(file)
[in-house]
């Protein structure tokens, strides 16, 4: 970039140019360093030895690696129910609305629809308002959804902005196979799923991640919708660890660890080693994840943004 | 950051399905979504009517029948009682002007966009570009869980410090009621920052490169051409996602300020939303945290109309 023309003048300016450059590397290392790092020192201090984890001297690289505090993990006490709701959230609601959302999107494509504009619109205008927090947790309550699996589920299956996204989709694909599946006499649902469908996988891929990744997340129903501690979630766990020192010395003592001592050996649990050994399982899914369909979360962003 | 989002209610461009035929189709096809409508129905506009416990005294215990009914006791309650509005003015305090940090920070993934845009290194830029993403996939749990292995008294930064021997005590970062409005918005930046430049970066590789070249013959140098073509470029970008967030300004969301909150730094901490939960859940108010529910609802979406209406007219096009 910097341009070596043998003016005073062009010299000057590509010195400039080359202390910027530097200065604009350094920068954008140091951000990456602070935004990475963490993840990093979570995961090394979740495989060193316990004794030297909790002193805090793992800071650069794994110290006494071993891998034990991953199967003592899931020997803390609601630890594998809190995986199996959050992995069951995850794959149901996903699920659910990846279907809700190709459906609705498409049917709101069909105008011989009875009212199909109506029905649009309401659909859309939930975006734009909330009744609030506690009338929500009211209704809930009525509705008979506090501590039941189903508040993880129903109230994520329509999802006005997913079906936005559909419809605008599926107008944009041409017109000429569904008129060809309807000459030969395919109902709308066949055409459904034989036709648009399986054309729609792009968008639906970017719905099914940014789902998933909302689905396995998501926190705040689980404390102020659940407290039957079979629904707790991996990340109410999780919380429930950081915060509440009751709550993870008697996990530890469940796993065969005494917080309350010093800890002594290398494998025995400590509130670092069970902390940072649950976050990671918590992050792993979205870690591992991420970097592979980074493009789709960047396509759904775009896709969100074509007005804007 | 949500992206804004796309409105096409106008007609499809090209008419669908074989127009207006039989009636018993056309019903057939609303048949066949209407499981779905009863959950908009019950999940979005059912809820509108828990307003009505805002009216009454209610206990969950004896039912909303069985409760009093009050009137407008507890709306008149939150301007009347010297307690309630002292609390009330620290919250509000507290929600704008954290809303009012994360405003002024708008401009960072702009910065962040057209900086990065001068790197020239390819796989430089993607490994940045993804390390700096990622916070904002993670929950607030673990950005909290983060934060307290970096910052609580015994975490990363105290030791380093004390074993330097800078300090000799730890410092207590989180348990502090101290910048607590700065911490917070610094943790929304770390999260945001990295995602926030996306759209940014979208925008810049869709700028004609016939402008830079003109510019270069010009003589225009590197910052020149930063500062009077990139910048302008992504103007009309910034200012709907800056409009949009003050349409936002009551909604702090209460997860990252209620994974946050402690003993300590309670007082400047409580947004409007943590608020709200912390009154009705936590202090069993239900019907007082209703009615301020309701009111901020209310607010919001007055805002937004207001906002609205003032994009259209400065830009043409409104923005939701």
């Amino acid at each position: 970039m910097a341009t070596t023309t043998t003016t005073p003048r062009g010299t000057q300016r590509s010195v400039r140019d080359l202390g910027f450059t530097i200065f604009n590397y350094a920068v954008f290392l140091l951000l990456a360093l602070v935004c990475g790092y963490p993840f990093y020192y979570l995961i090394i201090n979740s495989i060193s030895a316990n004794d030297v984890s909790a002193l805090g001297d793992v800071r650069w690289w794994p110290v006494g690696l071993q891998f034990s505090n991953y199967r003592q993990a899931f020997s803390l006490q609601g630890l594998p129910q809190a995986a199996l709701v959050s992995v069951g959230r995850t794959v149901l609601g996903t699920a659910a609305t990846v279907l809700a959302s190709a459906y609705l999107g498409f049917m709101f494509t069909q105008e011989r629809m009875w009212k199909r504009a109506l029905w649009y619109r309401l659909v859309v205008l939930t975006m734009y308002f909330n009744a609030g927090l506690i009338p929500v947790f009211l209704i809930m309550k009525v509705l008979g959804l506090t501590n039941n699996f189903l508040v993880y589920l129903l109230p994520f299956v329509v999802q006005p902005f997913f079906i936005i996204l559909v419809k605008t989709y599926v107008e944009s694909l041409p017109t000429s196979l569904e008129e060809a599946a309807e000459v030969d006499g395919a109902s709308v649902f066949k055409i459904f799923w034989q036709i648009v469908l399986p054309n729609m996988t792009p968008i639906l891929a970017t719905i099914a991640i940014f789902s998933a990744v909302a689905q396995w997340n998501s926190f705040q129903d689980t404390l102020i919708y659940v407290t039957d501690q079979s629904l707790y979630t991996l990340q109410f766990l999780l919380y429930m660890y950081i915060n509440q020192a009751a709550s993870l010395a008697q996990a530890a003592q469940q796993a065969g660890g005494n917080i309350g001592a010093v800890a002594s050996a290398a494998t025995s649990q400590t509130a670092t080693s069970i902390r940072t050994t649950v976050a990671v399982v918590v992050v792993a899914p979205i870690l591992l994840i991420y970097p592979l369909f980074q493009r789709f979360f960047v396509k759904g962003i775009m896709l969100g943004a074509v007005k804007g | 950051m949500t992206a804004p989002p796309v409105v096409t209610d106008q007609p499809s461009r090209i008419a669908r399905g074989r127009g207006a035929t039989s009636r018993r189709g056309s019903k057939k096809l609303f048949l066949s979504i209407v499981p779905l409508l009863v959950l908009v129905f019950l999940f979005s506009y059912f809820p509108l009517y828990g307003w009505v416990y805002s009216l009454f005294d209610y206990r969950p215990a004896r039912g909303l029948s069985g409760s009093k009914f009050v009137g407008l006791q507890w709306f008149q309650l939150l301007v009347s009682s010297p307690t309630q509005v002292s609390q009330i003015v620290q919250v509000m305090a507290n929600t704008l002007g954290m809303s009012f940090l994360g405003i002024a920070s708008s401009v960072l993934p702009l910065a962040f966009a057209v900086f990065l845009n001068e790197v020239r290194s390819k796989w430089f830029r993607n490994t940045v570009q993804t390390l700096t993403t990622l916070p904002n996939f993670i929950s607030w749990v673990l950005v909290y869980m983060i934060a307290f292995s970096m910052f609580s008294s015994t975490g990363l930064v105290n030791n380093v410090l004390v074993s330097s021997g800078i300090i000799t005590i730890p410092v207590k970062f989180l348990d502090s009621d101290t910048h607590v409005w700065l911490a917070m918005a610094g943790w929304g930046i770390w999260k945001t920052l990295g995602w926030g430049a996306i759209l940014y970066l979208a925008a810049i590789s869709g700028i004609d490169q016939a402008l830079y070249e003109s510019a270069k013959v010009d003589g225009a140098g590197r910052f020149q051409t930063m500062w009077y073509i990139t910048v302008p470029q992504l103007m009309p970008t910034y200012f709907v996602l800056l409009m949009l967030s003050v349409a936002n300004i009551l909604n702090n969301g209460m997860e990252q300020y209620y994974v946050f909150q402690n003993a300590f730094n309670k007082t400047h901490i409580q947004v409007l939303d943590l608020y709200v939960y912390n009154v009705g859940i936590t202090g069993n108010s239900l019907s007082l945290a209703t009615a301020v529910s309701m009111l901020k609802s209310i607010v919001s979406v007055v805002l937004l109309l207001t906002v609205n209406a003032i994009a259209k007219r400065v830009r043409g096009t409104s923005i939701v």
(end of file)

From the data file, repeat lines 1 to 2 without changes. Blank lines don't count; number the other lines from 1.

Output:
[in-house]
């Protein structure tokens, strides 16, 4: 970039140019360093030895690696129910609305629809308002959804902005196979799923991640919708660890660890080693994840943004 | 950051399905979504009517029948009682002007966009570009869980410090009621920052490169051409996602300020939303945290109309 023309003048300016450059590397290392790092020192201090984890001297690289505090993990006490709701959230609601959302999107494509504009619109205008927090947790309550699996589920299956996204989709694909599946006499649902469908996988891929990744997340129903501690979630766990020192010395003592001592050996649990050994399982899914369909979360962003 | 989002209610461009035929189709096809409508129905506009416990005294215990009914006791309650509005003015305090940090920070993934845009290194830029993403996939749990292995008294930064021997005590970062409005918005930046430049970066590789070249013959140098073509470029970008967030300004969301909150730094901490939960859940108010529910609802979406209406007219096009 910097341009070596043998003016005073062009010299000057590509010195400039080359202390910027530097200065604009350094920068954008140091951000990456602070935004990475963490993840990093979570995961090394979740495989060193316990004794030297909790002193805090793992800071650069794994110290006494071993891998034990991953199967003592899931020997803390609601630890594998809190995986199996959050992995069951995850794959149901996903699920659910990846279907809700190709459906609705498409049917709101069909105008011989009875009212199909109506029905649009309401659909859309939930975006734009909330009744609030506690009338929500009211209704809930009525509705008979506090501590039941189903508040993880129903109230994520329509999802006005997913079906936005559909419809605008599926107008944009041409017109000429569904008129060809309807000459030969395919109902709308066949055409459904034989036709648009399986054309729609792009968008639906970017719905099914940014789902998933909302689905396995998501926190705040689980404390102020659940407290039957079979629904707790991996990340109410999780919380429930950081915060509440009751709550993870008697996990530890469940796993065969005494917080309350010093800890002594290398494998025995400590509130670092069970902390940072649950976050990671918590992050792993979205870690591992991420970097592979980074493009789709960047396509759904775009896709969100074509007005804007 | 949500992206804004796309409105096409106008007609499809090209008419669908074989127009207006039989009636018993056309019903057939609303048949066949209407499981779905009863959950908009019950999940979005059912809820509108828990307003009505805002009216009454209610206990969950004896039912909303069985409760009093009050009137407008507890709306008149939150301007009347010297307690309630002292609390009330620290919250509000507290929600704008954290809303009012994360405003002024708008401009960072702009910065962040057209900086990065001068790197020239390819796989430089993607490994940045993804390390700096990622916070904002993670929950607030673990950005909290983060934060307290970096910052609580015994975490990363105290030791380093004390074993330097800078300090000799730890410092207590989180348990502090101290910048607590700065911490917070610094943790929304770390999260945001990295995602926030996306759209940014979208925008810049869709700028004609016939402008830079003109510019270069010009003589225009590197910052020149930063500062009077990139910048302008992504103007009309910034200012709907800056409009949009003050349409936002009551909604702090209460997860990252209620994974946050402690003993300590309670007082400047409580947004409007943590608020709200912390009154009705936590202090069993239900019907007082209703009615301020309701009111901020209310607010919001007055805002937004207001906002609205003032994009259209400065830009043409409104923005939701």